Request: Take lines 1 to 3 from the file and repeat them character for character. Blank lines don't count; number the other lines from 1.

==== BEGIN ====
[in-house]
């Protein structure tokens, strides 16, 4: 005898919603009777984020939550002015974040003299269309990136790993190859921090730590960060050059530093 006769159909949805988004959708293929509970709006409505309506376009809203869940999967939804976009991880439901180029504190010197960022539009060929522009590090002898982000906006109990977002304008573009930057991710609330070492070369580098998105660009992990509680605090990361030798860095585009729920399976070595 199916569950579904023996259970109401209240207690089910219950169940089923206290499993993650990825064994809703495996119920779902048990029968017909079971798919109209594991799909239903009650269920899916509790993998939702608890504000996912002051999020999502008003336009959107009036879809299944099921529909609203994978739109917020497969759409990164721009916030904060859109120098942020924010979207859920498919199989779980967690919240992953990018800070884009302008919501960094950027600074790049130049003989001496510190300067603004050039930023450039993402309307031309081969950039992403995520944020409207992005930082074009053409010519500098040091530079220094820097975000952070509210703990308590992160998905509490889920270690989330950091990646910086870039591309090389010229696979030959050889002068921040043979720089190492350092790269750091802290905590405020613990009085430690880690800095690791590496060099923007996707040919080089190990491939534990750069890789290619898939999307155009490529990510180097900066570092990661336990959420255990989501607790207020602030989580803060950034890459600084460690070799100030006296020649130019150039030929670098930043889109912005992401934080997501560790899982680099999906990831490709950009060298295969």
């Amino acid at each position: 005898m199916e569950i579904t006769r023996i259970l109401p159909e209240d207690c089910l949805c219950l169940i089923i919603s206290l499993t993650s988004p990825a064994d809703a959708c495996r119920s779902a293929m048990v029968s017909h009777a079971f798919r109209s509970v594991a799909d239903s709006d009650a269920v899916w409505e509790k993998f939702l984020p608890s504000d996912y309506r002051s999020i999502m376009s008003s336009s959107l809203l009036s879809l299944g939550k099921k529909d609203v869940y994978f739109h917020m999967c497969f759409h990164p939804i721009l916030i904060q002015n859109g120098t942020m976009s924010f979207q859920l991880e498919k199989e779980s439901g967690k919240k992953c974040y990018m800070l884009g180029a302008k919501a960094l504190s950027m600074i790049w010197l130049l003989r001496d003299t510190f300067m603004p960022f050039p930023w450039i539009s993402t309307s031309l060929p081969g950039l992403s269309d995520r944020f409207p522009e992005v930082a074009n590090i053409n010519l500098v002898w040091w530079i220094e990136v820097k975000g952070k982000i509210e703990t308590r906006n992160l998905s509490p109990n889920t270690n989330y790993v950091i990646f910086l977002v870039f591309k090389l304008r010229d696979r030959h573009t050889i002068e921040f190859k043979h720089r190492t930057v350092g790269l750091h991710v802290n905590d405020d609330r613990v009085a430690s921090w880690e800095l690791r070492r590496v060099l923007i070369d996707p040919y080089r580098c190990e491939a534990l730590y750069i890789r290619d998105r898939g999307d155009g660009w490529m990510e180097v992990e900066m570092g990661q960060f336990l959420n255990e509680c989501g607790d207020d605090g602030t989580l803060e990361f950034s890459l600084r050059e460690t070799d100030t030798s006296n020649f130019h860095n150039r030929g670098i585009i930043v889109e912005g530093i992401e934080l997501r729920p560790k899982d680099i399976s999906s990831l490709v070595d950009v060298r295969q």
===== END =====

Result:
[in-house]
């Protein structure tokens, strides 16, 4: 005898919603009777984020939550002015974040003299269309990136790993190859921090730590960060050059530093 006769159909949805988004959708293929509970709006409505309506376009809203869940999967939804976009991880439901180029504190010197960022539009060929522009590090002898982000906006109990977002304008573009930057991710609330070492070369580098998105660009992990509680605090990361030798860095585009729920399976070595 199916569950579904023996259970109401209240207690089910219950169940089923206290499993993650990825064994809703495996119920779902048990029968017909079971798919109209594991799909239903009650269920899916509790993998939702608890504000996912002051999020999502008003336009959107009036879809299944099921529909609203994978739109917020497969759409990164721009916030904060859109120098942020924010979207859920498919199989779980967690919240992953990018800070884009302008919501960094950027600074790049130049003989001496510190300067603004050039930023450039993402309307031309081969950039992403995520944020409207992005930082074009053409010519500098040091530079220094820097975000952070509210703990308590992160998905509490889920270690989330950091990646910086870039591309090389010229696979030959050889002068921040043979720089190492350092790269750091802290905590405020613990009085430690880690800095690791590496060099923007996707040919080089190990491939534990750069890789290619898939999307155009490529990510180097900066570092990661336990959420255990989501607790207020602030989580803060950034890459600084460690070799100030006296020649130019150039030929670098930043889109912005992401934080997501560790899982680099999906990831490709950009060298295969």
């Amino acid at each position: 005898m199916e569950i579904t006769r023996i259970l109401p159909e209240d207690c089910l949805c219950l169940i089923i919603s206290l499993t993650s988004p990825a064994d809703a959708c495996r119920s779902a293929m048990v029968s017909h009777a079971f798919r109209s509970v594991a799909d239903s709006d009650a269920v899916w409505e509790k993998f939702l984020p608890s504000d996912y309506r002051s999020i999502m376009s008003s336009s959107l809203l009036s879809l299944g939550k099921k529909d609203v869940y994978f739109h917020m999967c497969f759409h990164p939804i721009l916030i904060q002015n859109g120098t942020m976009s924010f979207q859920l991880e498919k199989e779980s439901g967690k919240k992953c974040y990018m800070l884009g180029a302008k919501a960094l504190s950027m600074i790049w010197l130049l003989r001496d003299t510190f300067m603004p960022f050039p930023w450039i539009s993402t309307s031309l060929p081969g950039l992403s269309d995520r944020f409207p522009e992005v930082a074009n590090i053409n010519l500098v002898w040091w530079i220094e990136v820097k975000g952070k982000i509210e703990t308590r906006n992160l998905s509490p109990n889920t270690n989330y790993v950091i990646f910086l977002v870039f591309k090389l304008r010229d696979r030959h573009t050889i002068e921040f190859k043979h720089r190492t930057v350092g790269l750091h991710v802290n905590d405020d609330r613990v009085a430690s921090w880690e800095l690791r070492r590496v060099l923007i070369d996707p040919y080089r580098c190990e491939a534990l730590y750069i890789r290619d998105r898939g999307d155009g660009w490529m990510e180097v992990e900066m570092g990661q960060f336990l959420n255990e509680c989501g607790d207020d605090g602030t989580l803060e990361f950034s890459l600084r050059e460690t070799d100030t030798s006296n020649f130019h860095n150039r030929g670098i585009i930043v889109e912005g530093i992401e934080l997501r729920p560790k899982d680099i399976s999906s990831l490709v070595d950009v060298r295969q």